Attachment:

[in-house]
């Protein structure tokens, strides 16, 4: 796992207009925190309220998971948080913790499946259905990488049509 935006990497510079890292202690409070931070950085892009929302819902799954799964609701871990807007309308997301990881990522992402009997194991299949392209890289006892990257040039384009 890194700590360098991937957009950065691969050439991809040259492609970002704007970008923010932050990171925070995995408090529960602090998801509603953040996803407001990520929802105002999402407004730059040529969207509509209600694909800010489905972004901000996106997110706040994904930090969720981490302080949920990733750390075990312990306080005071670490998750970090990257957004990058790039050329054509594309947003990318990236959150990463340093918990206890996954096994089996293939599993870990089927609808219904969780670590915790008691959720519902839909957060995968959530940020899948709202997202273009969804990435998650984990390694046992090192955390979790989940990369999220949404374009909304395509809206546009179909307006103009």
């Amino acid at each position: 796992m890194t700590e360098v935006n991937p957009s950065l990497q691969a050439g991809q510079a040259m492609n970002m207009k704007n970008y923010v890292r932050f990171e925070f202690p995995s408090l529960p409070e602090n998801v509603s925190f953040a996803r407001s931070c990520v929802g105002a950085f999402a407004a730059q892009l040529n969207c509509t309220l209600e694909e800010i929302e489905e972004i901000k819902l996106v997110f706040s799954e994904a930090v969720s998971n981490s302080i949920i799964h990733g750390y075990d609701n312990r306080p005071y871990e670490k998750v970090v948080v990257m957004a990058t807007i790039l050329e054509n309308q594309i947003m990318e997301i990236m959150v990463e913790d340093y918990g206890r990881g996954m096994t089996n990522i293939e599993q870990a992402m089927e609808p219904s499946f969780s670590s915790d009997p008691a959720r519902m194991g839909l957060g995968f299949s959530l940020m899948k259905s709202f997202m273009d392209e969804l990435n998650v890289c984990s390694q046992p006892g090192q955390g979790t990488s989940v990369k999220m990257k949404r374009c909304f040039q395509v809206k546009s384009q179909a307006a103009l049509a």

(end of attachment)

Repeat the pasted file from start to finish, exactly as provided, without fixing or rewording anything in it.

[in-house]
């Protein structure tokens, strides 16, 4: 796992207009925190309220998971948080913790499946259905990488049509 935006990497510079890292202690409070931070950085892009929302819902799954799964609701871990807007309308997301990881990522992402009997194991299949392209890289006892990257040039384009 890194700590360098991937957009950065691969050439991809040259492609970002704007970008923010932050990171925070995995408090529960602090998801509603953040996803407001990520929802105002999402407004730059040529969207509509209600694909800010489905972004901000996106997110706040994904930090969720981490302080949920990733750390075990312990306080005071670490998750970090990257957004990058790039050329054509594309947003990318990236959150990463340093918990206890996954096994089996293939599993870990089927609808219904969780670590915790008691959720519902839909957060995968959530940020899948709202997202273009969804990435998650984990390694046992090192955390979790989940990369999220949404374009909304395509809206546009179909307006103009």
């Amino acid at each position: 796992m890194t700590e360098v935006n991937p957009s950065l990497q691969a050439g991809q510079a040259m492609n970002m207009k704007n970008y923010v890292r932050f990171e925070f202690p995995s408090l529960p409070e602090n998801v509603s925190f953040a996803r407001s931070c990520v929802g105002a950085f999402a407004a730059q892009l040529n969207c509509t309220l209600e694909e800010i929302e489905e972004i901000k819902l996106v997110f706040s799954e994904a930090v969720s998971n981490s302080i949920i799964h990733g750390y075990d609701n312990r306080p005071y871990e670490k998750v970090v948080v990257m957004a990058t807007i790039l050329e054509n309308q594309i947003m990318e997301i990236m959150v990463e913790d340093y918990g206890r990881g996954m096994t089996n990522i293939e599993q870990a992402m089927e609808p219904s499946f969780s670590s915790d009997p008691a959720r519902m194991g839909l957060g995968f299949s959530l940020m899948k259905s709202f997202m273009d392209e969804l990435n998650v890289c984990s390694q046992p006892g090192q955390g979790t990488s989940v990369k999220m990257k949404r374009c909304f040039q395509v809206k546009s384009q179909a307006a103009l049509a």